A newly introduced flame angel may be shy at first, but if provided with enough structure, it will adapt quickly to their new environment and become an active, bold swimmer.
They are considered to be a reef-safe species, however, the caveat that accompanies any angelfish is that depending on the individual you receive from the local fish store, there is always the chance or risk that he or she may nip some soft fleshy polyps.
I can share that my own personal experience with a couple of individuals over the years is that they were reef-safe in my tanks.
Centropyge loricula generally get along well with other similarly-sized non-angelfish species, but should not be kept in a tank with other angelfish except by advanced aquarium owners with large tanks and a desire to observe their pairing behavior or attempt breeding these fish. This is not an easy endeavor, and you should expect extreme aggression.
While the Flame Angel is a dwarf angel and therefore relatively small in size, they are active swimmers and would benefit from being kept in a tank sized 55 gallons or larger.
If you are looking for other community saltwater fish to keep with the flame angelfish, check out these articles for some inspiration:
7 Coolest Saltwater Fish for Beginners
Functional Saltwater Fish
Starter fish -Highlighted in that last article is the coral beauty angelfish, which would be an alternative to the flame angel–not compatible with it.
Check out this compatibility chart
Reproduction and breeding habits
Many of those who have attempted breeding Centropyge loricula in captivity stated that it pretty difficult and the young are hard to rear, but with recent advancements in the breeding of saltwater fish, I suspect that aquaculture flame angelfish will be available within a few years.
There have been successful attempts but nothing stable.
Flame angelfish spawn in the same manner as other dwarf angelfish species, by releasing sperm and eggs at the same time at sunset. The larvae drift among the plankton until they settle out.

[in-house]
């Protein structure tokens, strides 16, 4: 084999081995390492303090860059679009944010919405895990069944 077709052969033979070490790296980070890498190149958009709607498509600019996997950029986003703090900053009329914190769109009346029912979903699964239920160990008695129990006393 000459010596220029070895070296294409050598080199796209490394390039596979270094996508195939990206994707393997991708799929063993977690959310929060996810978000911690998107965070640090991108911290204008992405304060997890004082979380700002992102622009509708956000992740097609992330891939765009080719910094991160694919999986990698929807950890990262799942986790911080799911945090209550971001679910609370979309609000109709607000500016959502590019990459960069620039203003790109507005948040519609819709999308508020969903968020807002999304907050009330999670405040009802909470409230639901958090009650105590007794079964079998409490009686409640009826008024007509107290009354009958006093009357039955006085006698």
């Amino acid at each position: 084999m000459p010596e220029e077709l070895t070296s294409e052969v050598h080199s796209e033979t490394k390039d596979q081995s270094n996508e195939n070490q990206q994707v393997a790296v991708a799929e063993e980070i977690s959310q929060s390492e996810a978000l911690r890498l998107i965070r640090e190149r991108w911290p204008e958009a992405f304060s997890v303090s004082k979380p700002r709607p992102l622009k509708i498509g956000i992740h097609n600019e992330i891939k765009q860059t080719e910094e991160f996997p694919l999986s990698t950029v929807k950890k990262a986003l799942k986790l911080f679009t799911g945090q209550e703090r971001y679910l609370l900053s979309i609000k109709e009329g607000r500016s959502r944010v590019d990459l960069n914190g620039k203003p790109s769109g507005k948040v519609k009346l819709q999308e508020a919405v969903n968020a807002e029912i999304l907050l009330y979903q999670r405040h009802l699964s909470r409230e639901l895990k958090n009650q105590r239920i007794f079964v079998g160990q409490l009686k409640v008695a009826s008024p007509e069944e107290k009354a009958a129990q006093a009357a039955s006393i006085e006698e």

The Flame Angel may also bee found in fish stores under one of these other common names: Dwarf Flame Angel or Japanese pygmy angelfish.
Common disease and parasites
The flame angel fish is susceptible to skin parasites like saltwater ich. These are beautiful, delicate, expensive creatures. I strongly recommend quarantine for new individuals to make sure they are acclimating well to life in your home and are free from parasites before adding them to your display tank.
Quick facts and pros and cons
Your reef tank may gain some color with these lovely fish, but let’s keep in mind the essentials of having them:
- Flame Angels are amazing to look at
- Generally considered to be reef-safe, although some individuals will be polyp nippers
- Generally peaceful towards other non-angelfish
- Easy to feed, hardy and moderately easy to keep
- These fish need a lot of swimming space and like to live in groups, so this is not a nano tank species
- They are expensive
- Only available as wild-caught specimens taken directly from the reef
My personal experience caring for this fish
I have been fortunate to have cared for this species in my tank on three occasions. While I gave a disclaimer earlier that these fishes might develop a taste for soft coral polyps, I never noticed any issues with mine.
At least one of the fish I had seemed extremely susceptible to marine ich, and died due to complications from an infestation–which is totally my fault, not his/her.
Otherwise, Centropyge loricula was a delightful species to have in my tank. Extremely bright, bold coloration and active swimming made it a tank favorite among almost anyone who saw it.
If you take just one look at the flame angel it will become obvious why these are such a popular (and expensive) saltwater fish species. What has your experience been with them?
Learn more about other related angel species
Want to learn about another great angelfish species? Check out these articles about the:
Other popular saltwater fish
Check out this article about the most popular saltwater fish
Learn more about this fish
Watch this video to learn more about this fish: